Black smoke rises over Aleppo, Syria, after government airstrikes on September 12, 2012. Syrian rebels have vowed to retake control of the large Hanano army base in Aleppo, a few days after loosing control of it to Syrian government forces. UPI/Ahmad Deeb
DAMASCUS, Syria, Sept. 19 (UPI) — Women and children were killed and injured by indiscriminate bombing carried out by Syrian forces in Damascus neighborhoods Wednesday, human rights groups said.
Rebel forces said they had chased government troops from a northern border crossing into Turkey after two days of fighting, The New York Times reported.
The rebels overran the post at Tal Abyad, south of the Turkish town of Sanliurfa, early Wednesday in Raqqa Province, CNN reported. Rebel forces took the Tal Abyad border gate, tearing down the Syrian flag, burning pictures of Syrian President Bashar Assad and firing guns in the air. Turkish forces on the other side of the crossing joined in the celebration, the report said.
Thousands of Syrian civilians have sought refuge from the conflict in neighboring Turkey, where the government is sympathetic to the rebel effort to oust Assad.
In Damascus, activists said residents of the southern suburb of Hajar al-Aswad were desperate as government forces closed in under cover of airstrikes and heavy artillery, the BBC reported. Thirty people were killed in the capital Wednesday, including three civilians who died when government forces bombed a bakery, CNN said.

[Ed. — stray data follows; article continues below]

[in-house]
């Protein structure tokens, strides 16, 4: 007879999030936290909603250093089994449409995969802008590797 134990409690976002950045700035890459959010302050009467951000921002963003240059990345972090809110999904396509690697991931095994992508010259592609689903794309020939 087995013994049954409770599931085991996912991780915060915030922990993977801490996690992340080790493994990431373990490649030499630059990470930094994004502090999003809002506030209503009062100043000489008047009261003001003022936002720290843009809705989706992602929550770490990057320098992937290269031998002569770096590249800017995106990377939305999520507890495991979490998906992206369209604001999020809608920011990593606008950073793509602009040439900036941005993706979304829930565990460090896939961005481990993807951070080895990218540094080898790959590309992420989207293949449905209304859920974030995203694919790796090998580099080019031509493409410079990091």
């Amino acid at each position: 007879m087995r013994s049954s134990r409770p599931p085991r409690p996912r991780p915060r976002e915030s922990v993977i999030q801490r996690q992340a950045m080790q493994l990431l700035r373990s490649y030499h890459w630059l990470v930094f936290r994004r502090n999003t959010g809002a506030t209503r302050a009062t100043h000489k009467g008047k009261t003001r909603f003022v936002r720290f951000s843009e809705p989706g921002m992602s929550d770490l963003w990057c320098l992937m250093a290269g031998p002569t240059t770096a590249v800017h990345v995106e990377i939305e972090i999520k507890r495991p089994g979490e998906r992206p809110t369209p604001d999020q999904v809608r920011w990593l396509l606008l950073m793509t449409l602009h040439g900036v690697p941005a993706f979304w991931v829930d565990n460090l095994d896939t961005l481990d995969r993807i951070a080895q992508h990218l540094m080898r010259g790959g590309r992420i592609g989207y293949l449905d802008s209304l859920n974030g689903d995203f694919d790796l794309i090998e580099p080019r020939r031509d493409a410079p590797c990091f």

Amnesty International said civilian casualties had risen dramatically from indiscriminate air and artillery strikes in the cities of Idlib and Hama. Rebel forces say the death toll has exceeded 26,000 since the conflict began last March.
“They are using in equal measure air-delivered, large, old, Soviet-era unguided bombs — free-fall bombs — the opposite of smart bombs,” said Donatella Rovera, Amnesty International senior crisis response adviser. “They are dropped over an area. There’s no way you can target them at a specific target or specific building.”
Assad has discussed the possibility of using chemical weapons, and even of transferring them to Hezbollah, said a Syrian general who has defected to the opposition.
The Syrian Network for Human Rights said it had documented the deaths of 148 people Wednesday, including 13 women, 10 children and one under torture. The government put the total for the day at 60 “terrorists” killed, a state-run TV station reported.
More than a third of the deaths, 56, occurred in Damascus and the surrounding area, SNHR said. Another 34 died in Aleppo, where activists said government forces bombarded central areas surrounding the Old City.
Sixteen were reported killed in Idlib and Dier Alzoor.
Assad huddled with Foreign Minister Ali Akbar Salehi. Iranian television said the meeting was set to “exchange views with different Syrian groups to find a way out of the crisis which would be acceptable for all parties,” CNN reported.